Paul Ostrander '46: Fight for the Sky

Lt. Ostrander in front of a P-47 plane Duxford, England, 1944. (Courtesy Photo)

A minister’s son and a thoughtful pacifist who wanted to study law, Paul Ostrander probably never dreamed he would become a fighter pilot.

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A few days later he wrote home again. “I am glad to hear that somebody has been visiting good old Pacific. I remember when I was there on furlough. I realized that memories are not of the school itself but of the people and things that have been done. The other day I took a cross-country trip to a bomber base and visited my old friend Boyd Lewis. We discussed the latest bomber and fighter tactics, talked of Pacific, etc. After taking off I went over the field and did a slow roll at about 100 feet…On the way home I came clipping along the countryside just over the tree tops. The sun was shining and it was quite a beautiful day.”

On March 19th Ostrander led Blue Flight on a mission that took them near Onasbruck, where they spotted German fighters several thousand feet above. Climbing fast, the four P-51s engaged the enemy aircraft. In the twisting, turning melee, Ostrander got into a dogfight with an ME 109 that began at 11,000 feet and continued all the way down to the deck. For a while neither could gain the advantage; the enemy pilot was good. Ostrander stayed on his tail, trying to make difficult deflection shots as his opponent dropped dangerously near the ground trying to elude him. Then: “I reversed my turn and drew deflection though several turns…getting strikes on the wings and canopy. Almost immediately the enemy aircraft dove into the ground and exploded. The pilot did not get out.”

Ostrander’s wingman Jim Moore also downed an enemy aircraft later in the same mission. Jim recalled that when he returned to Duxford, “Ostrander was waiting to find out if I had scored. We congratulated each other and felt pretty good that night.”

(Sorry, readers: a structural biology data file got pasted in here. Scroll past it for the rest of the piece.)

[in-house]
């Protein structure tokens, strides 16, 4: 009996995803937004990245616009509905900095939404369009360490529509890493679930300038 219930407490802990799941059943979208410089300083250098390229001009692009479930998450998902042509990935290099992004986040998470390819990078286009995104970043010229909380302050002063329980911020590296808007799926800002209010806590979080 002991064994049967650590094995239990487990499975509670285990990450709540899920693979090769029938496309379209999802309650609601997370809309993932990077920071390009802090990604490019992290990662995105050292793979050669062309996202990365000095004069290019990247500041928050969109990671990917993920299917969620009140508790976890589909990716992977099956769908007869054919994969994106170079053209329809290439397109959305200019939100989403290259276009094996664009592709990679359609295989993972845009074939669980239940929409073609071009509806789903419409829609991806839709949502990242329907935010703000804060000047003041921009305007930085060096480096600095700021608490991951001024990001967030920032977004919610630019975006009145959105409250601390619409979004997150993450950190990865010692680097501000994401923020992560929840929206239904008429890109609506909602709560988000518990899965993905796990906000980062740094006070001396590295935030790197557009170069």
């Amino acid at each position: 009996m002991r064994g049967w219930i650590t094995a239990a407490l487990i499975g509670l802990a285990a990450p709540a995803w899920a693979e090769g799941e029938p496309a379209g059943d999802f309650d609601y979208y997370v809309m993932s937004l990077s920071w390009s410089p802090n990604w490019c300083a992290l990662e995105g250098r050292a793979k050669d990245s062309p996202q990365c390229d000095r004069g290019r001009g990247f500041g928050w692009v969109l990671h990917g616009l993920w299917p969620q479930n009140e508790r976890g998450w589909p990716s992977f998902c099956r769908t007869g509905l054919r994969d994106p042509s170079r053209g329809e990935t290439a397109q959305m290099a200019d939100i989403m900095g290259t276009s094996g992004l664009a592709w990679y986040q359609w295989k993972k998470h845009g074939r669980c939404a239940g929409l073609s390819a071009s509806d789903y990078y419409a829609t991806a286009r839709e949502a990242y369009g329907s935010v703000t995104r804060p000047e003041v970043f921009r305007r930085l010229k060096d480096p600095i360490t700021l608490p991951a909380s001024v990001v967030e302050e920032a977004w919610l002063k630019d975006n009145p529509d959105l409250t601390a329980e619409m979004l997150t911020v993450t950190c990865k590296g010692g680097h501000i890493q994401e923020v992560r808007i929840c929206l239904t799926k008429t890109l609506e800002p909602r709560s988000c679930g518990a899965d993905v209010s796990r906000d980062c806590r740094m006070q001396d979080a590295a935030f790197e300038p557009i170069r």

Ostrander, two months shy of his 21st birthday, was now a veteran of over fifty combat missions. A few days later both men went to a rest center where combat-weary pilots could relax and recover from the strain of combat. Jim wrote of their visit, “The flak home was an English mansion out in the country. There were about twenty-five pilots there and we had the opportunity of becoming well acquainted in our seven-day visit. We got some much-needed exercise playing tennis and going on long bicycle rides. The food was very good and the informality of civilian clothes was better.”

The two friends returned to combat on March 30, escorting the bombers to Hamburg. Afterward, Ostrander found an enemy airfield north of the target and led his four-ship flight down to attack it. He strafed the field, destroying one German jet fighter and damaging another.

The next day, the group escorted bombers to Stendal, in north-central Germany. Ostrander led his flight down through the clouds looking for a target; they broke out over a small German town. Enemy gunners fired intense flak at the two Mustangs and the pilots quickly climbed back up through the clouds. Ostrander radioed Jim, asking him to check his ship. Pulling in close, his wingman noticed a hole in the tail of Ostrander’s plane but nothing more. Jim could see Ostrander grinning disgustedly; the ship he was flying was Capt. Dorian “Rocky” Ledington’s, the squadron commander, who was sure to give Ostrander a hard time about it.

Just to be on the safe side, they set a course of 270 degrees and headed for Duxford. Leaving Germany, they crossed the Dutch coastline and relaxed as they headed out across the North Sea toward England. Around 1200 hours and 50 miles west of The Hague the engine in Ostrander’s plane inexplicably caught fire. He radioed that he was going to bail out. He did.